• From an investing standpoint, what matters is that we have a positive feedback loop. The market seems to think that the bottom for commodity prices is in place, this is not a fake head and that the global search for inflation is nearing its end. The Nifty Metal Sectoral Index is the best performing sectoral index in the current year. Take a look:




What if Negative interest rates go deeper into Negative Territory?

1. What if negative interest rates dive deeper into negative territory? I think this is the biggest risk. Purely from an investing perspective and without any regard for economics, if rates were to go deeper into negative territory, I think it would be extremely bearish for one singular reason:

  • In the words of Albert Einstein:“Compound interest is the eighth wonder of the world. He who understands it, earns it … he who doesn’t … pays it.”

I am unable to figure out how compounding will work if negative interest rates were to spread. It would, in fact, work in reverse. That would be disastrous.
2. I don’t think negative interest rates will go deeper into negative territory. The reasons are:

  • On 10 March 2016, Mario Draghi, the President of the European Central Bank, signaled that there will be no need to cut rates further.
    Click  here to read. In his words:

    "From today’s perspective, we don’t anticipate it will be necessary to reduce rates further.”
  • On 07 March 2016, Stanley Fischer, the Vice Chairman of the U.S.Federal Reserve gave a speech titled “Policy Challenges in an Interconnected World”. Click here  to read. In his words:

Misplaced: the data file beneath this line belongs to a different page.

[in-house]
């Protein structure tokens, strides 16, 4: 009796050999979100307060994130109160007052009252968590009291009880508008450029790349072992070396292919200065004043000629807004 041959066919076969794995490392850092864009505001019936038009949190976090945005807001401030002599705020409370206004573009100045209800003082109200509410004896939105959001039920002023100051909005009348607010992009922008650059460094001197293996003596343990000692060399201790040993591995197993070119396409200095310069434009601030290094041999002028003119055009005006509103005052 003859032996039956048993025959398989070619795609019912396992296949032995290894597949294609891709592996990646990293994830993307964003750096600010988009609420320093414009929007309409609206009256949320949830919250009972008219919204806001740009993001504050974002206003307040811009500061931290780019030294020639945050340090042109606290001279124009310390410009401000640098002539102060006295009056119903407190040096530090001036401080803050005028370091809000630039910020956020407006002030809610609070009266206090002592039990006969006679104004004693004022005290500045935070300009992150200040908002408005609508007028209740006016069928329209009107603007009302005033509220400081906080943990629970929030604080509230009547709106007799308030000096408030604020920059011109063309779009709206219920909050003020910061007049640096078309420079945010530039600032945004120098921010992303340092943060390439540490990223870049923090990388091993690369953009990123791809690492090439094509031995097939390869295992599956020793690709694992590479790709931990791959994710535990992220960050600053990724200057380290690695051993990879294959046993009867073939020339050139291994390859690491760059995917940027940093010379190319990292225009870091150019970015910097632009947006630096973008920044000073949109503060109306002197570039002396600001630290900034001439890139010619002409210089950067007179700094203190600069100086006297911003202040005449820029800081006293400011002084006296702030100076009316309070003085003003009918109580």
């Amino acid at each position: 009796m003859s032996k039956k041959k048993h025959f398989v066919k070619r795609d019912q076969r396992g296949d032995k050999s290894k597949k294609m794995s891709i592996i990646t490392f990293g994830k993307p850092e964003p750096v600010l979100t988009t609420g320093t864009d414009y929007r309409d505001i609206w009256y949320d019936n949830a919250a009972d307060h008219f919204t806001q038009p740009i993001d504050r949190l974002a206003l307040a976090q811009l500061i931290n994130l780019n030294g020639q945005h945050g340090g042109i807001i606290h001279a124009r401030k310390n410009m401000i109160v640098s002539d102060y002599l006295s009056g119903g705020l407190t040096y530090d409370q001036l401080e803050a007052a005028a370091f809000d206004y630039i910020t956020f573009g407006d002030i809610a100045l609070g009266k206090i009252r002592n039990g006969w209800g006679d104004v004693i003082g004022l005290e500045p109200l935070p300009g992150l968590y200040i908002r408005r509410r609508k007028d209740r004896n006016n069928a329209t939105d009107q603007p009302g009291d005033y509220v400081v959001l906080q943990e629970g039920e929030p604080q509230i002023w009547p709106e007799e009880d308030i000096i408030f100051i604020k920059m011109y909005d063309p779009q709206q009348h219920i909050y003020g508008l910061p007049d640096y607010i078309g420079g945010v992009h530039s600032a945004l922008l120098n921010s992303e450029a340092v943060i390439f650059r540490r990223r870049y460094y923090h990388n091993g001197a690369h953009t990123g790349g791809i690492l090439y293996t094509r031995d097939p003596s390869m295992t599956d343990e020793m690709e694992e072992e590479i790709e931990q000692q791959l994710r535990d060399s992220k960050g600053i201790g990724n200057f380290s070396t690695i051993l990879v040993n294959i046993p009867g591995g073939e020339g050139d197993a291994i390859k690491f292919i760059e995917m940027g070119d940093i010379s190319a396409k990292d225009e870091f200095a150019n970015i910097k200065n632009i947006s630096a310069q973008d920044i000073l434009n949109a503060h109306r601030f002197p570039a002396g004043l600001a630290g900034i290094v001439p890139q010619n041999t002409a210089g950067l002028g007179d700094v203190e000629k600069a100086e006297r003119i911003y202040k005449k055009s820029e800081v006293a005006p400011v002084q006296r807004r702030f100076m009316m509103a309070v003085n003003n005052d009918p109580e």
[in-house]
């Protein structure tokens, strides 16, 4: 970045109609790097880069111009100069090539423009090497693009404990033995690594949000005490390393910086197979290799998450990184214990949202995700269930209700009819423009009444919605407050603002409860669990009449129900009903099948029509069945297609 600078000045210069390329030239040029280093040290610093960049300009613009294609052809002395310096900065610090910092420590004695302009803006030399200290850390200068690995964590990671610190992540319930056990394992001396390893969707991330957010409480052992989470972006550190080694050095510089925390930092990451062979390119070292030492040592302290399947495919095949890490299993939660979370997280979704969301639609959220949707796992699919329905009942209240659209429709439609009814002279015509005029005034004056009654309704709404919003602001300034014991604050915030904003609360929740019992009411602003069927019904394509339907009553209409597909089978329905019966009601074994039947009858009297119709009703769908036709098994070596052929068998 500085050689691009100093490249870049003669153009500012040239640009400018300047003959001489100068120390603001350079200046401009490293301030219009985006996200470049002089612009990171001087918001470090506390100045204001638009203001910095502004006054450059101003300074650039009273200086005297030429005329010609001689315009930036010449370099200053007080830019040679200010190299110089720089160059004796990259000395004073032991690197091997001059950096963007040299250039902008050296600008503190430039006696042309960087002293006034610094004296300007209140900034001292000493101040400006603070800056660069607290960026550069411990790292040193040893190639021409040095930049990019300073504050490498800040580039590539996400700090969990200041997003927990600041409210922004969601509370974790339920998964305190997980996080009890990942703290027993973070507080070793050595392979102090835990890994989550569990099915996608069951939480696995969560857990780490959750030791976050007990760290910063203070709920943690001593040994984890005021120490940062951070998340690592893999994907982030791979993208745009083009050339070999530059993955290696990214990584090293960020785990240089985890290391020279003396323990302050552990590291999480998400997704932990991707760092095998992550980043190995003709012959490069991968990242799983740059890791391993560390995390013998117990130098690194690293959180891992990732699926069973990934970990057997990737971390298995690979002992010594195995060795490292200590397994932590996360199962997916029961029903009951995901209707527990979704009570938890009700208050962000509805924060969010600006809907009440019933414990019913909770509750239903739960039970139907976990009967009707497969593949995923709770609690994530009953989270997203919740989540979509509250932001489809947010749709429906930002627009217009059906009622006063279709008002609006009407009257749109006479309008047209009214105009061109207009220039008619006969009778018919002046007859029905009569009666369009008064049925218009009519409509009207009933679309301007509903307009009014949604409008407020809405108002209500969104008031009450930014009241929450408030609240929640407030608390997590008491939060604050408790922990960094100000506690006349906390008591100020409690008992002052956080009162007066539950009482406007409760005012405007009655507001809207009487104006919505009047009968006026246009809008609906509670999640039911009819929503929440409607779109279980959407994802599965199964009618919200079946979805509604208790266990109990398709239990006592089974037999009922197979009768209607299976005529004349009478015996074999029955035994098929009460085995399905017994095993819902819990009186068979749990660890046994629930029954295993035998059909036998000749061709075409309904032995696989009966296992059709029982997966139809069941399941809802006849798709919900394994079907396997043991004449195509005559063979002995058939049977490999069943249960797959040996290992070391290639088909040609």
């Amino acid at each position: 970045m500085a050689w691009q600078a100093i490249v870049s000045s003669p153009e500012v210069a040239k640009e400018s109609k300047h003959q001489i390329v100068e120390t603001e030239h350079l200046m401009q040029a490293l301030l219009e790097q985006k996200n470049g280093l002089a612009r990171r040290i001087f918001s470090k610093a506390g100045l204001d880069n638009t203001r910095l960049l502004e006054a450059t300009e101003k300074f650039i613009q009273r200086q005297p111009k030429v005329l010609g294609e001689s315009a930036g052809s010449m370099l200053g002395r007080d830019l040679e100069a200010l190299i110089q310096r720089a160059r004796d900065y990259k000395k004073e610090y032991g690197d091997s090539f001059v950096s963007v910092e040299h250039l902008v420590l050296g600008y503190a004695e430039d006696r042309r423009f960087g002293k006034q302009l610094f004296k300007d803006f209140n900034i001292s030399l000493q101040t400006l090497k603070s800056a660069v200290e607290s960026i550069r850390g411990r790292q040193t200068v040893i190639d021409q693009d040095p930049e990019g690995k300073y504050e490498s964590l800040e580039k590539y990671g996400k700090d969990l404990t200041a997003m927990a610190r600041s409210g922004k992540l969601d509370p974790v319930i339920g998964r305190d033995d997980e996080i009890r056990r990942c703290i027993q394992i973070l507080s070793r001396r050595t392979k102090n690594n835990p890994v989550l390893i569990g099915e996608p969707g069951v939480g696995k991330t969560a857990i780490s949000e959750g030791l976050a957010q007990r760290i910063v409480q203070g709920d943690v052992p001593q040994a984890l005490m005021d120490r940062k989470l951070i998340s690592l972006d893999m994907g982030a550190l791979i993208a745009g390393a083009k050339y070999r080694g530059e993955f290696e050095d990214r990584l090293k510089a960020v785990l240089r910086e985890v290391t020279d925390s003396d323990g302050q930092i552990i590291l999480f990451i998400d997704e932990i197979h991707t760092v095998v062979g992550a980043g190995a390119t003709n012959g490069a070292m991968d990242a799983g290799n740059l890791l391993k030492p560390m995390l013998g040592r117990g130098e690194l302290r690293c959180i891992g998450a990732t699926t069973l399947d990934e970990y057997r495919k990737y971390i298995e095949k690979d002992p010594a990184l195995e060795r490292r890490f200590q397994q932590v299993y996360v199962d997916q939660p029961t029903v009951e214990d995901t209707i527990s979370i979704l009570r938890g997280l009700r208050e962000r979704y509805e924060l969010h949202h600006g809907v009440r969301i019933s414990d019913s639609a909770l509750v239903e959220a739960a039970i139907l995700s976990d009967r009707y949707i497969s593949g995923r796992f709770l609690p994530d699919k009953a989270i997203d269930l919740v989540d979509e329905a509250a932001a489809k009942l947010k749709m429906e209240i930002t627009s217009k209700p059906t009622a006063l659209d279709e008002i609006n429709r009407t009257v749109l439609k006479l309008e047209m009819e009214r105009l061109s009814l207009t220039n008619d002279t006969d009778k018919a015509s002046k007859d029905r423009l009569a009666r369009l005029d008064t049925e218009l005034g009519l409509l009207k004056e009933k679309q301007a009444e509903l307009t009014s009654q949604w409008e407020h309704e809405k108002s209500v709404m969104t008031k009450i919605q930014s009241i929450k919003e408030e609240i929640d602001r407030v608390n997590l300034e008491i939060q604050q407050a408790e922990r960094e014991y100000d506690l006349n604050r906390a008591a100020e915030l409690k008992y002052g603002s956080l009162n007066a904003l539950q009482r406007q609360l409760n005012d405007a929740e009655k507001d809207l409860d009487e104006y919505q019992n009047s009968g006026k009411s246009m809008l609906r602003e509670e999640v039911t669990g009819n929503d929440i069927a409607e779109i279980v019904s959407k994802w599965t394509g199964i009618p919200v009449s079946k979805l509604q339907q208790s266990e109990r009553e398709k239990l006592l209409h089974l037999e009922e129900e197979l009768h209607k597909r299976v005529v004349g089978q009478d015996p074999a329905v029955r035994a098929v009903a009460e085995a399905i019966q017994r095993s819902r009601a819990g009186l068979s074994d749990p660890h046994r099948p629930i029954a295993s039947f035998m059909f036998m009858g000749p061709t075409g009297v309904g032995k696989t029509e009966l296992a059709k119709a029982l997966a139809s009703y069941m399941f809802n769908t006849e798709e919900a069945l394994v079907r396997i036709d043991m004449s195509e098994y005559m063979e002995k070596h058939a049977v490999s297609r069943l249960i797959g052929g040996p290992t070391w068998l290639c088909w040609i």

“Since the U.S. economy is now below our 2 percent inflation target, and since unemployment is in the vicinity of full employment, it is sometimes argued that the link between unemployment and inflation must have been broken. I don’t believe that. Rather the link has never been very strong, but it exists, and we may well at present be seeing the first stirrings of an increase in the inflation rate–something that we would like to happen.”

3. Market participants have been so overwrought since the beginning of this calendar year that hope has given way to pessimism. The way the market has gyrated, this is hardly surprising. Sir John Templeton has penned the most famous words to describe stock market cycles, and they are:

“Bull-markets are born on pessimism, grow on skepticism, mature on optimism and die on euphoria.”

Which stage of the cycle are we? The answer to this question would help in framing one’s investing ideology in the current scenario. Simple: Yes, Easy: No!

(The author Yashodhan Khare is a Chartered Accountant by qualification and an NSE member. He writes a fortnightly blog titled 'Sentiments & Bubbles')

Comments (0)

No comments yet.

Leave a comment


No trackbacks yet.